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Napoleon Dynamite

Review #242, Movie #313

Year Of Release

Jared Hess

Jeremy Coon, Chris Wyatt, Sean C Covel, Jory Weitz

Jared Hess, Jerusha Hess

Jon Heder, Jon Gries, Efren Ramirez, Aaron Ruell and Tina Majorino

Notes And Trivia
The name Napoleon Dynamite apparently came to writer Hess by coincidence when he met a homeless man who was using the name.
It was only two days before filming was due to finish, that a young extra on the movie mentioned to Hess that the name was made up by Elvis Costello in an album in 1986.
Hess has admitted he feels a little embarrassed by the situation, and that he had no idea it was Costelloís property. Costello however hasnít taken any sort of legal action for the use of his property.

The movie is set in the 2003-2004 school year in Idaho, but many people have taken note of a number of things that appear to be of 1980s and 1990s styles, for instance the usage of VHS and Walkman tape players, particular songs heard throughout, certain vehicles, dial-up internet and certain fashions like hair in sideways ponytails and Napoleonís Moon Boots.

The shooting of the cow scene with the school bus full of kids watching, happened in real life to director Jared Hess when he was a child.

Jon Heder, who plays Napoleon and Efren Ramirez who plays Pedro, both have identical twins.

Many people claim Jon Gries is vegetarian, and the scenes where he eats steak and spits it out made people believe it even more. The real reason he was spitting it out is that it hadnít been cooked properly and tasted horrible. Gries isnít vegetarian.

The now famous dance scene at the end was choreographed by Tina Majorino. She used dance moves from Michael Jackson to Soul Train.

Napoleon Dynamite is also a remake of sorts. The original short was made by Jared Hess and Jon Heder back in 2002Ö almost everything that featured in the short made it into this movie too.

If you watch closely, none of the main characters wear footwear with laces.

Napoleon Dynamite is a loser. Not even a loveable one either. Heís also a nerd, who isnít very clever.
Heís bullied by everyone, has no friends, has a very large chip on his shoulder and is always trying to prove a point or put down those who actually take an interest in him.

Enter Pablo, the new kid.
Pablo is pretty similar to Napoleon, but seems a little more numb when it comes to a personalityÖ and Pablo decides to run for Class PresidentÖ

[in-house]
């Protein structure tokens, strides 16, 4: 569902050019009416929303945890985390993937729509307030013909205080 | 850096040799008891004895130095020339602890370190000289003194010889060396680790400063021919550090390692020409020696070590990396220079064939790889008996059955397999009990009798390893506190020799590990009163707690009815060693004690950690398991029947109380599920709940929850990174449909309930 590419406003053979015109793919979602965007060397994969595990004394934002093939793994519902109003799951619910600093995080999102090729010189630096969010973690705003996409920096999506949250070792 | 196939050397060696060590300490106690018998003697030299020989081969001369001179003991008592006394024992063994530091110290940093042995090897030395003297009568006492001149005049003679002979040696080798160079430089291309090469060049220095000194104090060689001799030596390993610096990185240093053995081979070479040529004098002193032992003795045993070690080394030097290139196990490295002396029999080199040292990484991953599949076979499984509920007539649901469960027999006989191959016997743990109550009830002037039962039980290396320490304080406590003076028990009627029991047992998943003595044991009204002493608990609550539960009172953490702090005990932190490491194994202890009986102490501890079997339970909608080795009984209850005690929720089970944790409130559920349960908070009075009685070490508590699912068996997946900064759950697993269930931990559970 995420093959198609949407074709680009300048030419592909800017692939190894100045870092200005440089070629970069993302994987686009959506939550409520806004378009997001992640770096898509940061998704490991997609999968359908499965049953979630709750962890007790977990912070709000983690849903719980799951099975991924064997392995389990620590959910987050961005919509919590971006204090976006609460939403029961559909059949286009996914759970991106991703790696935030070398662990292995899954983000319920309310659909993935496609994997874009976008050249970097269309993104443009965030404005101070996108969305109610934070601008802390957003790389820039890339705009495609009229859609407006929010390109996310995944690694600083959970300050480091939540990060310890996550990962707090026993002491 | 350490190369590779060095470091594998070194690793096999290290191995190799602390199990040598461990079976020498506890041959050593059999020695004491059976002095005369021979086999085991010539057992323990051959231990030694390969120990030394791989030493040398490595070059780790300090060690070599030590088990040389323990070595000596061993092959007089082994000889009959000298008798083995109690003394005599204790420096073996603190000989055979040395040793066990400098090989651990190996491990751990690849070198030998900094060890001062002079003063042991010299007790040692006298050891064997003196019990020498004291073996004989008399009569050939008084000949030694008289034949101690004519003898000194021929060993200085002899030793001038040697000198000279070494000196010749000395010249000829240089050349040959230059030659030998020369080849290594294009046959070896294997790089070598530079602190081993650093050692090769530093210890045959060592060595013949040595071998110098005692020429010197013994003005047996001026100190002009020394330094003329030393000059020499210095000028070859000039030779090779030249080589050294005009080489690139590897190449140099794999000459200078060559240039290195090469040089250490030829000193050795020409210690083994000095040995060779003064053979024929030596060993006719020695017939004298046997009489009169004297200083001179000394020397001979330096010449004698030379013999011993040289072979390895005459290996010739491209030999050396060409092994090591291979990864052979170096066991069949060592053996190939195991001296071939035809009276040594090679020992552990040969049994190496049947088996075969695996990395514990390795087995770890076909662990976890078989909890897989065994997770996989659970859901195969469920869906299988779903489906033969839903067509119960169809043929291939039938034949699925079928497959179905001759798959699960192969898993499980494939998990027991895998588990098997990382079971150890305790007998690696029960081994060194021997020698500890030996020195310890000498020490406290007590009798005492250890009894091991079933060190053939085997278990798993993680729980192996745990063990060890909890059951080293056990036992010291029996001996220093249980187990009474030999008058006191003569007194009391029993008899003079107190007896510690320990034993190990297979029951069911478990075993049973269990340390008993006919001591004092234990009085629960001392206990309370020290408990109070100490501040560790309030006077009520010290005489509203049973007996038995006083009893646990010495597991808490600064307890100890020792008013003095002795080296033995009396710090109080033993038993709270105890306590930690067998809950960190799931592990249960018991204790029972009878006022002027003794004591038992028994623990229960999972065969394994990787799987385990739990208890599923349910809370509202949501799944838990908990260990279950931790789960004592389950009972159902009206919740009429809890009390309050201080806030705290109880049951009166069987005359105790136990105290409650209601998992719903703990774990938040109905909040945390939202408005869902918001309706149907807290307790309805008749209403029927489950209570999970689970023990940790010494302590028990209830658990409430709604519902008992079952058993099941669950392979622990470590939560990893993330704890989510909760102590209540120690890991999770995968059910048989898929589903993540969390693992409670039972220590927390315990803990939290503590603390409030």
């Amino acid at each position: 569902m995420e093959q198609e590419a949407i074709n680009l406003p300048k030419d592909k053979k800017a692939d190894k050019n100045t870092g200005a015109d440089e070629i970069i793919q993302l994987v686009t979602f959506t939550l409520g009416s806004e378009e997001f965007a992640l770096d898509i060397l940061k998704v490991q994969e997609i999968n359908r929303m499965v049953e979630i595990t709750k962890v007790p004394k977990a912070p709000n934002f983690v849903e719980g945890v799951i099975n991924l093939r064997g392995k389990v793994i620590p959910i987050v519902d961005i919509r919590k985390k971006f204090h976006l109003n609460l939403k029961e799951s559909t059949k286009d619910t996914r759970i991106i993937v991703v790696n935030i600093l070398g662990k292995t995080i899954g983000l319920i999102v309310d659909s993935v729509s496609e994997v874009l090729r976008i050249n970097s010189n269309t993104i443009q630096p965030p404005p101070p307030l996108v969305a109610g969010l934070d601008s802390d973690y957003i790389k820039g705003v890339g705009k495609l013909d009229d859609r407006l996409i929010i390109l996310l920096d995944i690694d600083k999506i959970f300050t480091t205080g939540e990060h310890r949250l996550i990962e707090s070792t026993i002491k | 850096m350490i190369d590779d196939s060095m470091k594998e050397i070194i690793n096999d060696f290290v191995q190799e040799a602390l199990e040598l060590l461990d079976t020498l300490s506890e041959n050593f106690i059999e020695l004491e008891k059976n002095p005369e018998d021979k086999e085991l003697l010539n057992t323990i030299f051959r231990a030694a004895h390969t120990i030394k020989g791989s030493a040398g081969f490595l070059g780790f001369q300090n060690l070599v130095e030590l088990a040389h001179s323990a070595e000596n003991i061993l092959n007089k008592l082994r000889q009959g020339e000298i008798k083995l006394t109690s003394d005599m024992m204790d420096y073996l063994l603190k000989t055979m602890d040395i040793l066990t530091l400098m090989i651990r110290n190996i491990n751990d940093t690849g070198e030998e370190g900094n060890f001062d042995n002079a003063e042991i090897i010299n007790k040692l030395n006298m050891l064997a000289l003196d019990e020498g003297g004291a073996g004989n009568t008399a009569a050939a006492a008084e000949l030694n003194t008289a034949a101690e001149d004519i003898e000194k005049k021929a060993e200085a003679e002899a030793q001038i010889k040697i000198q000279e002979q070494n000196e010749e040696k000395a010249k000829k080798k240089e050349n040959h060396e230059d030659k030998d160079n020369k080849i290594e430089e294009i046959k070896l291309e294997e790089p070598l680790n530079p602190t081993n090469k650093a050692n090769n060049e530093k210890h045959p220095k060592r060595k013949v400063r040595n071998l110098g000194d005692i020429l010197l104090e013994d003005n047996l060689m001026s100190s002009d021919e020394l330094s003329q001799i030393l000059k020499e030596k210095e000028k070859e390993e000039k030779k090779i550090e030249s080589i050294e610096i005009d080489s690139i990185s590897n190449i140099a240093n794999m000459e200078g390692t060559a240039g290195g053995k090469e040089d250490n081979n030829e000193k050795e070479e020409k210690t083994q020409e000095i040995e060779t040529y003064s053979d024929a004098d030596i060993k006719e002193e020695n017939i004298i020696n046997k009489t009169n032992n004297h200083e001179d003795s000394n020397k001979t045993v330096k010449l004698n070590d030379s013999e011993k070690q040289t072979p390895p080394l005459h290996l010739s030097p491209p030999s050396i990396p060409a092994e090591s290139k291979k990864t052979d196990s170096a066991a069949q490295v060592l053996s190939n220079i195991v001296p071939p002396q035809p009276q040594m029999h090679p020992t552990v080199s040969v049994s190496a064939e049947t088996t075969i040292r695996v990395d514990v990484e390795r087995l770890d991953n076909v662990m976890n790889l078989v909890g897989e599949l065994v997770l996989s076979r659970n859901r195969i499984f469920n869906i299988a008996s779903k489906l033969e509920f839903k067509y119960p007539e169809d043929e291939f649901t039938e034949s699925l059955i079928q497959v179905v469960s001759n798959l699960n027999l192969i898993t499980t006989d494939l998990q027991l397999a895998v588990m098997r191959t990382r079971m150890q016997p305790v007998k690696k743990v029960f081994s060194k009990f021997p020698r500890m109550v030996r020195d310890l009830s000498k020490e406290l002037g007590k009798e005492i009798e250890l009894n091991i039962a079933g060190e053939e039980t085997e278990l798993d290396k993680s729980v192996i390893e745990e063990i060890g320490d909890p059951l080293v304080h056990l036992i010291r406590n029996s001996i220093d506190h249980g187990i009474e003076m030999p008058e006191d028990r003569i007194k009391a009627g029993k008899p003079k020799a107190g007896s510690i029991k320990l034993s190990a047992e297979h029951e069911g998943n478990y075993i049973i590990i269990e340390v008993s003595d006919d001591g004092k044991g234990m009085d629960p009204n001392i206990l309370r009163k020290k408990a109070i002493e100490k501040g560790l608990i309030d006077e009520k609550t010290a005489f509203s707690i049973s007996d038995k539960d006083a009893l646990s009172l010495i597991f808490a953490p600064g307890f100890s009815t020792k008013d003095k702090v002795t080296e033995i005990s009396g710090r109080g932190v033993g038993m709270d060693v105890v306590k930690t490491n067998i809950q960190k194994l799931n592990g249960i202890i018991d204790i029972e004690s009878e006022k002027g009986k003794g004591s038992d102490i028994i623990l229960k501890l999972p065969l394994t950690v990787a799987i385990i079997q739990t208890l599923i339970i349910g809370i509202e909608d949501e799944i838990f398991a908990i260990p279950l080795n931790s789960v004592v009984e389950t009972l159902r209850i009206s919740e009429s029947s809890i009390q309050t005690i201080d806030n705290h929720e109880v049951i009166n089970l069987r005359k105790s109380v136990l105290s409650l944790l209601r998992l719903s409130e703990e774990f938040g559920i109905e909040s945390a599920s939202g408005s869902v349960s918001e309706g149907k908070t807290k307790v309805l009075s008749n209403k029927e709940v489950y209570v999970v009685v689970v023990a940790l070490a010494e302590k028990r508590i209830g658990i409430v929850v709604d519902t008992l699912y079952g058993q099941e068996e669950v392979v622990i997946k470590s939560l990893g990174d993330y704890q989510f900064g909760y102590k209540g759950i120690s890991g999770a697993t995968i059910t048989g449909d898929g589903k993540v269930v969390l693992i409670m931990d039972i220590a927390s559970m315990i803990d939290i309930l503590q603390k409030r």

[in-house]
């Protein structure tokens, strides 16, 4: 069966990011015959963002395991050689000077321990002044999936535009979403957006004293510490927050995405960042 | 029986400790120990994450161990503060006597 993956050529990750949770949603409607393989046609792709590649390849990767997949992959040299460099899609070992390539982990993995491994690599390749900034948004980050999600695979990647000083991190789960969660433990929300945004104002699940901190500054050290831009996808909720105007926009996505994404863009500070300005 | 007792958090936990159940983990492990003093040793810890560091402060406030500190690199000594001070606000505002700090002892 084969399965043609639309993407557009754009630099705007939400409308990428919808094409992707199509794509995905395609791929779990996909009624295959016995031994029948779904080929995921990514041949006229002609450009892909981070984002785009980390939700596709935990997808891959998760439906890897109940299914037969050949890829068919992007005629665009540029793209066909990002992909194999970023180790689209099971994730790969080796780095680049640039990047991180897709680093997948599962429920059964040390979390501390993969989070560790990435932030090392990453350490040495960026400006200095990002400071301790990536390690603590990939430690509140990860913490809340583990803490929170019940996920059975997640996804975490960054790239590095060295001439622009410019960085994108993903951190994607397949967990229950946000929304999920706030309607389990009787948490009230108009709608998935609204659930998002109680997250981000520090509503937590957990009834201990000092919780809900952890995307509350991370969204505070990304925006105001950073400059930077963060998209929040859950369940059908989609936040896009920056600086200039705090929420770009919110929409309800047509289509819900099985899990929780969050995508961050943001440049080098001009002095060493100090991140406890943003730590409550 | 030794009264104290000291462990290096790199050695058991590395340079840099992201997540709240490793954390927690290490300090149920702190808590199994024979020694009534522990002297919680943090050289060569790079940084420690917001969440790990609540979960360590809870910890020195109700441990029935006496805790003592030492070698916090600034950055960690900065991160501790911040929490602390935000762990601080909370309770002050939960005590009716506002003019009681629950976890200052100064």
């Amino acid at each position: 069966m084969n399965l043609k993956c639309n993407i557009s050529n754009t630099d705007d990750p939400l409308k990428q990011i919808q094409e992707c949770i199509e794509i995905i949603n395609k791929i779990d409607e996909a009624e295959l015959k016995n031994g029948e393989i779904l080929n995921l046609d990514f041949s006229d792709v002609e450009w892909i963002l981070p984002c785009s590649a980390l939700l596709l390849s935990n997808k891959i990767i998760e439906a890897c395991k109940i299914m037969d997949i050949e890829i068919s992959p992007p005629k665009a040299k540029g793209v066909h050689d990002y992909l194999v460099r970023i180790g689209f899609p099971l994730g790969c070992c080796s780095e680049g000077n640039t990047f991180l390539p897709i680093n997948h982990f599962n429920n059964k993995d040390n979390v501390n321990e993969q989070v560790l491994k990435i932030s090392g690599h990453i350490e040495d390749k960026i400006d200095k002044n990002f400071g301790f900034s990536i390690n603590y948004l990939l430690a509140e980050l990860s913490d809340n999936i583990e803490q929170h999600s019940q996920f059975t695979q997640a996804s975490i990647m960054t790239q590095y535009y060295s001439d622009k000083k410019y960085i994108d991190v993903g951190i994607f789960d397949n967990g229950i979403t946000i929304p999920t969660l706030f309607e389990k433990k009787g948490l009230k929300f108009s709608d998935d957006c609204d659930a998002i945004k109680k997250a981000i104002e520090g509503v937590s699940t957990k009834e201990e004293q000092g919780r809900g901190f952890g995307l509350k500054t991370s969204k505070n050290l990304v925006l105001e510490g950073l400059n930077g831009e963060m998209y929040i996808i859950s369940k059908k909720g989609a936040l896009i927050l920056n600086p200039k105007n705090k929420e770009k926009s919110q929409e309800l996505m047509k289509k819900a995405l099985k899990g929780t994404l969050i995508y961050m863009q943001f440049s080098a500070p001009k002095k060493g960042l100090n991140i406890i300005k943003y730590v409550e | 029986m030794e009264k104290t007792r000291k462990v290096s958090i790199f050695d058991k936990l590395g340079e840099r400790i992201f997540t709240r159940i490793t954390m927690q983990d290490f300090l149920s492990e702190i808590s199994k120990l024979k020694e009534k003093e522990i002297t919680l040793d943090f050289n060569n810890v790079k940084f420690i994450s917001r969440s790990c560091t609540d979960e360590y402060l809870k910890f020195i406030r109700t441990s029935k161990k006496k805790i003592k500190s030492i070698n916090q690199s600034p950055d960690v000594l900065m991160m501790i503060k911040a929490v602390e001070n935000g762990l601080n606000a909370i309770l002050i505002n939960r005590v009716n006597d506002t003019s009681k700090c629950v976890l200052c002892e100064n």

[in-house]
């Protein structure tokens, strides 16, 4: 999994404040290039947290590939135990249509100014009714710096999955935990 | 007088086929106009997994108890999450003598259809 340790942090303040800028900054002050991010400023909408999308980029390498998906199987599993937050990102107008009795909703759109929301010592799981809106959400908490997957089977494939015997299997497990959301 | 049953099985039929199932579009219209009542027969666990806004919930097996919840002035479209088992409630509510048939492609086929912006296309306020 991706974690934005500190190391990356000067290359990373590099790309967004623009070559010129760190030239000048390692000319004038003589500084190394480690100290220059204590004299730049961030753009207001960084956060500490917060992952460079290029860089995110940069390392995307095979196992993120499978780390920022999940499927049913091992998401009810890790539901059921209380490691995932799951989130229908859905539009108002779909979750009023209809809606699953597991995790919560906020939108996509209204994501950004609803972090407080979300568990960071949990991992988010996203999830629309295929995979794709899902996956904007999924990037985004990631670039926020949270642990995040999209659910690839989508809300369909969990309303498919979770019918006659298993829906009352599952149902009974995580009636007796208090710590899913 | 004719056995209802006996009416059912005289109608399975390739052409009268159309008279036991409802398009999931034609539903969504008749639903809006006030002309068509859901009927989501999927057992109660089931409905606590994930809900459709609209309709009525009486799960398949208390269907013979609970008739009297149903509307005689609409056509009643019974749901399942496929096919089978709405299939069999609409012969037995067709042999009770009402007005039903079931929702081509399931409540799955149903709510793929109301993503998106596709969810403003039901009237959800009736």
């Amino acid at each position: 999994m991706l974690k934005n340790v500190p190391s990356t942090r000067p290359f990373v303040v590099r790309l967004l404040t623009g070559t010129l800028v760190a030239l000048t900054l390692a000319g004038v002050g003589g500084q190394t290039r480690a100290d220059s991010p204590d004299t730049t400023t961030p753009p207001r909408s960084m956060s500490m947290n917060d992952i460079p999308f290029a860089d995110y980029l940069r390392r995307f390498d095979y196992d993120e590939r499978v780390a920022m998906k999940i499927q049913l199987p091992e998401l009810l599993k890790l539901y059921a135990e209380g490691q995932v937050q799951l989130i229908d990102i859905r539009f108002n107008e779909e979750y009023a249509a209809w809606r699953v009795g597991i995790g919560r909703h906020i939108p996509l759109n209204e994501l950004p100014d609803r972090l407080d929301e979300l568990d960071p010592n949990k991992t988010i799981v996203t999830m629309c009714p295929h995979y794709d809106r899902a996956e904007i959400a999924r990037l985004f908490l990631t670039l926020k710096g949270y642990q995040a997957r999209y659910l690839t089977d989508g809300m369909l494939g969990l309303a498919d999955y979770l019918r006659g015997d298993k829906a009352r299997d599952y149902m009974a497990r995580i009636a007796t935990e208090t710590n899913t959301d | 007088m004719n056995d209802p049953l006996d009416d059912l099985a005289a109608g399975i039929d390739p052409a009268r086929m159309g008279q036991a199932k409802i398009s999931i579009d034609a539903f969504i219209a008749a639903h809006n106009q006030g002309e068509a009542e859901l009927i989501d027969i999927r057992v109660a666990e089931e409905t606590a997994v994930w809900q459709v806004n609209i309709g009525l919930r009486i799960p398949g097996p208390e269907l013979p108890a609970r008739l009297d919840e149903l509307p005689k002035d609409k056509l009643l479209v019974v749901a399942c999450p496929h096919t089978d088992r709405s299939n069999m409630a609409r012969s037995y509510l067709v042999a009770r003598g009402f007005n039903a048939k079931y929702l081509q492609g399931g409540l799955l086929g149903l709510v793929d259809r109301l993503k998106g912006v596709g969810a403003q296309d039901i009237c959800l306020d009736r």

Ö with Napoleon in his corner.

Simply, I love this movie. Itís another one that missed out on my recent Top 100, but thatíll be rectified next year when I redo it.

When I was at school, I knew a guy who was exactly like Napoleon who we called ďVeadorĒ, and I actually looked it up to see if the movie was made by anyone I knew back then. Itís that close.

What we have is an extremely clever and realistic script that evolves round one of the most realistic and well-rounded lead characters Iíve seen in a long, long time.
The whole movie simply revolves around Napoleon and his daily hijinks, whether it be dragging a plastic toy behind the bus using fishing-wire, or playing Swing Ball by himself.
What I mean is, the movie has no real direction exactlyÖ thereís no, well, destination. Itís simply a series of connected skits with Heder, and occasionally Pablo, at the centre of it all.
Itís only in the third act when Pablo and Napoleon decide to go for Class President that thereís any real destination for the lead characters, including Majorinoís character Deb.

Each scene however, if you do get the humour, has a number of laughs and little nods to real life that are not just recognisable to most, but almost bring about a feeling of nostalgia.
The whole humour side of it is also majorly downplayed throughout. Thereís no whacky zany comedy going on, itís all held back and comes across like a sort of situational comedy.

This movie is a bit like The Big LebowskiÖ you either get it, or you donít.

This movie really revolves around characters and acting.
We have Jon Heder as Napoleon, our annoying nerd, dweeb loser. Heder nails this role and rightly so got an award for best breakthrough role.
Efren Ramirez plays Pablo, our almost emotionless counterpart for Heder. Efren also nails his role, though not seen as much as Heder.
Tina Majorino plays Deb, who at one point becomes a kind of love triangle between our two main guys. I havenít seen anything from Majorino since Waterworld, but here sheís pretty likeable.

Jon Gries backs them up as Uncle Rico, the total loser ex-Footballer who thinks heís Godís Gift to everything. Gries is fantastic, and has a number of little quirks to the way he plays what could have been just a generic ass of a character.

Aaron Ruell plays Kip, Napoleonís Brother. Ruell is also at his best as a kind of emotionless loser.

Backup comes from Haylie Duff, Emily KennardÖ and Diedrich Bader makes a brilliant show as Rex.

All in all, I canít say much more about this movie apart from, well, it exists.
You have to sit and watch it though, and if you ďgetĒ it, youíll see exactly why I love its humour and real life take on real life subjects.
A Cult Classic in the true sense of the phrase.

My Rating: 92%